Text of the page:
He went on to describe how the police refused to let them go and beat him:

They told us clean their vegetables and to each pay 500 Bangladeshi Taka [US$5.50], and then they said they would let us go . . . [W]hen I refused to clean their vegetables, I was beaten twice . . . [W]e were detained at 9:30 a.m. and released at 12:30 p.m. We had to clean the vegetables during the detention and cut up chicken for them. They beat me once on my back and another time on my right arm. They beat me with their baton. I felt pain on my bone after being beaten.

Although the police released them, they were too late to attend the funeral:  

Before we arrived there, the funeral was already performed. We were supposed to be there by 11 a.m.; however, we got released from the checkpoint at 12:30 p.m. We were not able to see my grandfather as we were late. I felt so bad not to see the dead body of my grandfather. I felt as if I could die with my grandfather. 

Police gather Rohingya refugees in front of the police station in Cox’s Bazar city on May 4, 2022. ©Kateb, 2022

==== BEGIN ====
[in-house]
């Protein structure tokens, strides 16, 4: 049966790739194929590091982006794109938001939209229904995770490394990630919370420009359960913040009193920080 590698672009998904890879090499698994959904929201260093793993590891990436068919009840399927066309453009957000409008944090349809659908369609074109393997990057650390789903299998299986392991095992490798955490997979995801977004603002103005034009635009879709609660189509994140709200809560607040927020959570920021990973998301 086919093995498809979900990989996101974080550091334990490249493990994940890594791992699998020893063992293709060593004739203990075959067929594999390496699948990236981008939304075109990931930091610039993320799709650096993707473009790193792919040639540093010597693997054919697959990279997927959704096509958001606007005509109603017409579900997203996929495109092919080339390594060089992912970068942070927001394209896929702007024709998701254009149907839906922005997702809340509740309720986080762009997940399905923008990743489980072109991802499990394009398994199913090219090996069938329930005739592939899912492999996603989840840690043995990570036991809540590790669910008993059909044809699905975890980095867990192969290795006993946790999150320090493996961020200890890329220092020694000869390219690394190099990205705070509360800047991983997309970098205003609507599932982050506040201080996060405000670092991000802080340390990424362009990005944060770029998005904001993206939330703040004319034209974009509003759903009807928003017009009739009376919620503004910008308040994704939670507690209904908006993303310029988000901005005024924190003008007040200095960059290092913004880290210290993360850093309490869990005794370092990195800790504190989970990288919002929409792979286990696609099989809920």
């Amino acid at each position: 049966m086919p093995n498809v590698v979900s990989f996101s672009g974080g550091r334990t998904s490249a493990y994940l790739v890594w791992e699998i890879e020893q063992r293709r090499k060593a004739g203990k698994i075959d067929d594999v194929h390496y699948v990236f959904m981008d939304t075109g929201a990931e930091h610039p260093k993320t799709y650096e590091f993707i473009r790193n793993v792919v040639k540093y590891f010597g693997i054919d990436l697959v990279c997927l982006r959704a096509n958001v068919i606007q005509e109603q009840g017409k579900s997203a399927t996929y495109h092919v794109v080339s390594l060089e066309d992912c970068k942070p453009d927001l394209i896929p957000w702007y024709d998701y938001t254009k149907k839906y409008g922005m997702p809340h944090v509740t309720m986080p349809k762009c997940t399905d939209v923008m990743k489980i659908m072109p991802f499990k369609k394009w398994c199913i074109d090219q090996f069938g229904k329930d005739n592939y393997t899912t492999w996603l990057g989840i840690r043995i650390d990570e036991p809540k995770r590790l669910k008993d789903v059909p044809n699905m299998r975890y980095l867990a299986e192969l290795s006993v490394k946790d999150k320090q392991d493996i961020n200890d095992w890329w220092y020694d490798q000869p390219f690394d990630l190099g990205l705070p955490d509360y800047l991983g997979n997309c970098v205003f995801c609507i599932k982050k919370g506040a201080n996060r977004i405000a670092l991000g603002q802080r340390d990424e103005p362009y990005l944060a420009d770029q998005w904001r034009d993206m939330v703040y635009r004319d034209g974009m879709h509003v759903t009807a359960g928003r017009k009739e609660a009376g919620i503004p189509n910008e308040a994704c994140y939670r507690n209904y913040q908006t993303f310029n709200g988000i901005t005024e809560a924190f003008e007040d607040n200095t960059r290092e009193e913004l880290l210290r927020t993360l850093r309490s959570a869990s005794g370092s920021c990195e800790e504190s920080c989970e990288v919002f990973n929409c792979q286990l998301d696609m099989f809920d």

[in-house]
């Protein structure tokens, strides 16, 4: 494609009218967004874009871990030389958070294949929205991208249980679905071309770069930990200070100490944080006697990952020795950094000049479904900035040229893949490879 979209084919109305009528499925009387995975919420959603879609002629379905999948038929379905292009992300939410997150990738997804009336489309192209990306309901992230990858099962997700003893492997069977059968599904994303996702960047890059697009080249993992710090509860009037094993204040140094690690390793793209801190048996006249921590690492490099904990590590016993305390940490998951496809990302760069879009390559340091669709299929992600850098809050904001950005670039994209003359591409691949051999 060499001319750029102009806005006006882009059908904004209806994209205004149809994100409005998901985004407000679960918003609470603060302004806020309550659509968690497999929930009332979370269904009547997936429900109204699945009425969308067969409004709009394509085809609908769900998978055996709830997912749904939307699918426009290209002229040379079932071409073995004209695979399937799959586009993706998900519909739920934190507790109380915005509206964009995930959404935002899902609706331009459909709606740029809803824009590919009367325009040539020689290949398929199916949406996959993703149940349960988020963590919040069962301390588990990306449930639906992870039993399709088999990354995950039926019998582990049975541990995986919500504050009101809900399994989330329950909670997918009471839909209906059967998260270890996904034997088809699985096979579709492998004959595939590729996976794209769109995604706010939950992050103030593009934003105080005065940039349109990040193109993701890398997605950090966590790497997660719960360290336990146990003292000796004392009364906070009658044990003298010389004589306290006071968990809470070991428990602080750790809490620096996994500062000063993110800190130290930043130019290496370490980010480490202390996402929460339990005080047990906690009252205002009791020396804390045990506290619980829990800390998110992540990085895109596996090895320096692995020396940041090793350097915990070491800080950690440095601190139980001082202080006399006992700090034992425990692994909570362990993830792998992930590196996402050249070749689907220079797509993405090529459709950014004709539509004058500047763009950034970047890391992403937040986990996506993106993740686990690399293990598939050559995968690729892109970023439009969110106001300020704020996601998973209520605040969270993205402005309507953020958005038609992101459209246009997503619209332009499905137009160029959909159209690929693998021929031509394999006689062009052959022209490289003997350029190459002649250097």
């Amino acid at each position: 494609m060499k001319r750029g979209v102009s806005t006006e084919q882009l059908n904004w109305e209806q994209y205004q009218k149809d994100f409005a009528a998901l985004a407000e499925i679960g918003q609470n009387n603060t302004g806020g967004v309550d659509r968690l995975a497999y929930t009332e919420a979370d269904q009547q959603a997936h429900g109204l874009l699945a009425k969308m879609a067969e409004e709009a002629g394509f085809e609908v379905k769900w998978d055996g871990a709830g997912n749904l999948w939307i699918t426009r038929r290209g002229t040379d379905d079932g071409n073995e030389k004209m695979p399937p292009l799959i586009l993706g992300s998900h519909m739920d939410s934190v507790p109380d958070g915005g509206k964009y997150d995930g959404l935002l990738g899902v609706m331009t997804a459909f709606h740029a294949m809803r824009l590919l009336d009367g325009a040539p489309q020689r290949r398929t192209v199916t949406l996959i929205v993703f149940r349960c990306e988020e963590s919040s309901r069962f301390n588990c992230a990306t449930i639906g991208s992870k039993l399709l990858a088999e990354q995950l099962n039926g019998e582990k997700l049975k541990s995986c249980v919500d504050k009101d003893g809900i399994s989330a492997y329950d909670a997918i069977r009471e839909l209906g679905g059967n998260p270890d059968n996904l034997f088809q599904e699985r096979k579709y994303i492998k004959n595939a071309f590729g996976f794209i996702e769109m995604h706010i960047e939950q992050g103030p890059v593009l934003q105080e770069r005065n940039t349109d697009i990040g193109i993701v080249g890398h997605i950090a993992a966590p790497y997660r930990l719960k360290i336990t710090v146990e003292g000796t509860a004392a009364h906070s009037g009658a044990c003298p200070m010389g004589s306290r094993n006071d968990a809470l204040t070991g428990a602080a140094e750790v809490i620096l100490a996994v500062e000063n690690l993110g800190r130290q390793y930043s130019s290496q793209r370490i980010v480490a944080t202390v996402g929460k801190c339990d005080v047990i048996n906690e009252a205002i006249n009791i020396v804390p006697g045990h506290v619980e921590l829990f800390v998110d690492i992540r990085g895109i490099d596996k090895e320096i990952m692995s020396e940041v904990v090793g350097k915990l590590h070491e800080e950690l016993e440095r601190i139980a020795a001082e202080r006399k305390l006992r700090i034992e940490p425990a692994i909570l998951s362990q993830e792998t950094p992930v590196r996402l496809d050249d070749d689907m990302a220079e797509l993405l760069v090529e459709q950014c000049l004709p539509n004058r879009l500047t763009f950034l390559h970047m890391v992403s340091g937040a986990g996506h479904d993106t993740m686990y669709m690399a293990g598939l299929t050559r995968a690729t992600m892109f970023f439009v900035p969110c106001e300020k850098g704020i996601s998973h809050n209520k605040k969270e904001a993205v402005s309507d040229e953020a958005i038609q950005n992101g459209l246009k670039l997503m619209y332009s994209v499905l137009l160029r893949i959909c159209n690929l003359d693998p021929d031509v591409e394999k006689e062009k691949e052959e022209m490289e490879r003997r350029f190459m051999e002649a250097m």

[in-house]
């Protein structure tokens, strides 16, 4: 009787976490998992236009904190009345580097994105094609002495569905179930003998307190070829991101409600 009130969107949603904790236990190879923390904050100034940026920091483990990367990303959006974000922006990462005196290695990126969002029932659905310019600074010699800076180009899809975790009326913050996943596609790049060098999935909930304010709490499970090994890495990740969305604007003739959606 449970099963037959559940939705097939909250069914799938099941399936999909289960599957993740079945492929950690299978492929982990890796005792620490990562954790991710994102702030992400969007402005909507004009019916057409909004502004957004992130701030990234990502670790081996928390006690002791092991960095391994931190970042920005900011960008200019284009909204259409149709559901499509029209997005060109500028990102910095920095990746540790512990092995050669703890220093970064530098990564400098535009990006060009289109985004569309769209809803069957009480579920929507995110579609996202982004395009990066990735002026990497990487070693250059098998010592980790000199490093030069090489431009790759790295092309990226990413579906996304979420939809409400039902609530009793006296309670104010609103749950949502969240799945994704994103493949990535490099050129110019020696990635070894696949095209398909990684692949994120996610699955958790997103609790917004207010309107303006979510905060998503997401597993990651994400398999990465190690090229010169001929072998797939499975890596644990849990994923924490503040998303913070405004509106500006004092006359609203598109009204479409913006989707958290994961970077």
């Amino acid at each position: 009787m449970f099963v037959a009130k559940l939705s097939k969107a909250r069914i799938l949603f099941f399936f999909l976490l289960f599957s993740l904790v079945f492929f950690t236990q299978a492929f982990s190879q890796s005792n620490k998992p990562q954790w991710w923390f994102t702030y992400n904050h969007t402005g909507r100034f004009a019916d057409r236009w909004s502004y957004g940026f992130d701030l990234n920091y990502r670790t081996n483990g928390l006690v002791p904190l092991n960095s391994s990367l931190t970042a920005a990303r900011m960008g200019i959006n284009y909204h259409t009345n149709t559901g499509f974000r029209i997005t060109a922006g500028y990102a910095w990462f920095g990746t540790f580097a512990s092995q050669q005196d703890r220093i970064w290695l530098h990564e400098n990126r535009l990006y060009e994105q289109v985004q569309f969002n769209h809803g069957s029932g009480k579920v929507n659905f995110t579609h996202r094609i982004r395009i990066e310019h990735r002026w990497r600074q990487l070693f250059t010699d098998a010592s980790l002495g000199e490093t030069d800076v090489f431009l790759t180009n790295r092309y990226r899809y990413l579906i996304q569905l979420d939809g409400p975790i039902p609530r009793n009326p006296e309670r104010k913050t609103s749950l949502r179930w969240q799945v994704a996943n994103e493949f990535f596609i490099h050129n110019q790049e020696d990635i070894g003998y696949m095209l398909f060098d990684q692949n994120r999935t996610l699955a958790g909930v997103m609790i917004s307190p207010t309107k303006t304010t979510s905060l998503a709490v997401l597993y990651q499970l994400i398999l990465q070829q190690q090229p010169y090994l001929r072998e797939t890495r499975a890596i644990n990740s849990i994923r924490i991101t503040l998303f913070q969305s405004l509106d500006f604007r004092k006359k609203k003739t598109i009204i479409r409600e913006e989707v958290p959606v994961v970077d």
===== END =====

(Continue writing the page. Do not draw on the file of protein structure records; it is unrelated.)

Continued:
Another Rohingya man recalled how a police officer similarly stopped him at a checkpoint located outside Kutupalong refugee camp on April 8, 2022, while he was on his way to the market to buy food for Iftar, the evening meal to end the daily fast during Ramadan. He said: “I told [the police officer] I needed oil, onion, and chili for the mosque and requested to please be able to go buy some. He said, ‘No.’ He just turned me away, saying I can’t go.”

The Rohingya man later tried to clandestinely leave the camp:

I stood under the shadow of the tree for a while and saw people sneaking out. I also tried to take the chance to go. I was around five arms away from [the police officer]. Suddenly he came running towards me and flogged me twice with a pipe. The first one [blow] hit on my elbow and another one on my butt.